02 October 2009

Politics and religion

It's not often you'll catch me discussing politics or religion. Certainly not in public, anyway. Perhaps it's because, in terms of the first, I just can't make up my mind any more, having been let down so often in the past, like a lonely spinster; in terms of the second, I've made up my mind, but I don't really want to offend anyone unnecessarily.

Or, perhaps, I'm now old enough and wise enough to know it's best to keep my mouth shut on both thorny subjects, especially at family get-togethers, and especially when booze has been imbibed. Ah, Christmas 2007...

So anyway, I surprise myself to be drawing to your attention yesterday's Thought For The Day, from the Today programme on BBC Radio 4. Newly woken and face still puffy with sleep, I was caught somewhat unawares and it took me a very long time (until the first mention of the Bible, actually) to realise there was a religious undercurrent as I perked my ears up to the talk of grammar.

"...when I was at school we were encouraged to be a bit suspicious of adjectives. Rules of syntax kept them firmly in their place. An adjective qualifies a noun or pronoun. They are not the important words like verbs: 'being or doing words', or nouns: 'names of persons, places or things'. For all their flamboyance they don't really tell you much. They may make you feel vital, vibrant and vigorous, but in fact their content is often vain and void. They represent aspirations, worthy ones, perhaps, but they don't come with dates, times or budgets; they are wonderfully cheap because they float free of concrete reality. They soar like helium balloons, raising our sights, but not delivering anything except, perhaps, hot air..."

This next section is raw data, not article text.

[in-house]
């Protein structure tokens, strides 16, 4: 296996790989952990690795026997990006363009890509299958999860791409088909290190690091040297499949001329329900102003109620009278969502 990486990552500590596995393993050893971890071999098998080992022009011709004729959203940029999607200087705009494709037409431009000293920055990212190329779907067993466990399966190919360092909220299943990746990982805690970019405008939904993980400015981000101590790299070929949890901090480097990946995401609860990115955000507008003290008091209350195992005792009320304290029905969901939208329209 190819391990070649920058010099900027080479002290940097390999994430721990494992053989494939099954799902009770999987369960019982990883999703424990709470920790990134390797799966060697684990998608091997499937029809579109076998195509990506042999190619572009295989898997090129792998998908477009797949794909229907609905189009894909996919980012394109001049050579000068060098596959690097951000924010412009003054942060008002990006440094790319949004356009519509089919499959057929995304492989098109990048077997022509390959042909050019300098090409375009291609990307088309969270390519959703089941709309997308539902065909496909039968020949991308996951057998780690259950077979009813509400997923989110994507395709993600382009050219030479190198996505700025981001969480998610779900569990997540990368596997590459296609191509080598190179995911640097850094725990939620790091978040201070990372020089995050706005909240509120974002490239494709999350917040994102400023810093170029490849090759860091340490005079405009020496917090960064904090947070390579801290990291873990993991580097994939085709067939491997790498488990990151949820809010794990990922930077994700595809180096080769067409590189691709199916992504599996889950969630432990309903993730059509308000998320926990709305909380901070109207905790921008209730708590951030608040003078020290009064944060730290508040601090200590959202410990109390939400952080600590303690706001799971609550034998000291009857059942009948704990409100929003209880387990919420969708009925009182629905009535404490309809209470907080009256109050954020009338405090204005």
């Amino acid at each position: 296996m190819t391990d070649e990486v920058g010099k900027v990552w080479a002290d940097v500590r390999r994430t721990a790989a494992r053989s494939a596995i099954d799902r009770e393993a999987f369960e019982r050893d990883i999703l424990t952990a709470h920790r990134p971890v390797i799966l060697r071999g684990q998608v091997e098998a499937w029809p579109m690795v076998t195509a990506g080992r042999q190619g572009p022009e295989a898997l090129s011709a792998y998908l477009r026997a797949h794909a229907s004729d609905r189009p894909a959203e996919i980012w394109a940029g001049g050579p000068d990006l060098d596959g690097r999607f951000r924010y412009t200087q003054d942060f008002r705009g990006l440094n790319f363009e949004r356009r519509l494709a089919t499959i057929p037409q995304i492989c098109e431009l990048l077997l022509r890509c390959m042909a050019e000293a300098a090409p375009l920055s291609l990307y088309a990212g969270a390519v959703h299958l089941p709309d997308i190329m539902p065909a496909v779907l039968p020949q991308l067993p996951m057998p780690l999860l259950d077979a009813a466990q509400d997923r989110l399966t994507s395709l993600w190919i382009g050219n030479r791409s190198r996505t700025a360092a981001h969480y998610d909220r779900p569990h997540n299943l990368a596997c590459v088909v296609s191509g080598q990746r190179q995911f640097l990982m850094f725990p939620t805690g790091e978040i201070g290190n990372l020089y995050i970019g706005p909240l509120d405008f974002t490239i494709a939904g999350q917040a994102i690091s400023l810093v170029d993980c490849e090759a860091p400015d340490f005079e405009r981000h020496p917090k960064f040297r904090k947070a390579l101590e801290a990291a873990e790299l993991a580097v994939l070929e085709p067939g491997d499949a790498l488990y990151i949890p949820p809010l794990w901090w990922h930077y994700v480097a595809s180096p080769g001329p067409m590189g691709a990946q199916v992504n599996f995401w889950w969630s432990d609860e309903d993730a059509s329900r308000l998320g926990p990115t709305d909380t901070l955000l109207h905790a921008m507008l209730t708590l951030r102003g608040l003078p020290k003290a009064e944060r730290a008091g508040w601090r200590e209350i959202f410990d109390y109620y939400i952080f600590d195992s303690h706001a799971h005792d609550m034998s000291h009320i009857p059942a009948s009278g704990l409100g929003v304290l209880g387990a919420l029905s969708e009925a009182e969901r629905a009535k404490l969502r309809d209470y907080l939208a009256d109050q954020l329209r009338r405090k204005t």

It's interesting, this. I, too, GCSE guinea pig that I was (so grammar wasn't really up there on the curriculum's list of important skills to learn in English Language class; preferred were exploring abstract ideas and presenting your work at the front), was taught to be unliberal with descriptive words, and henceforth I've shied away from overly flowery prose and quickly developed a tendency to run screaming from anything written before 1950. (I'm getting better, but Thomas Hardy still brings me out in a cold sweat.)

I also find that excessive use of adjectives sees me getting my ersatz (now, that's a good adjective) red pen out straight away when I'm editing and have to cut to fit. Well, spurious adjectives and shit copy and crap structure.

Anyway, the full TFTD is here if you follow this link, and you'll see it sits in a wider context of politics, just to complete that circle of doom.

http://www.bbc.co.uk/religion/programmes/thought/documents/t20091001.shtml

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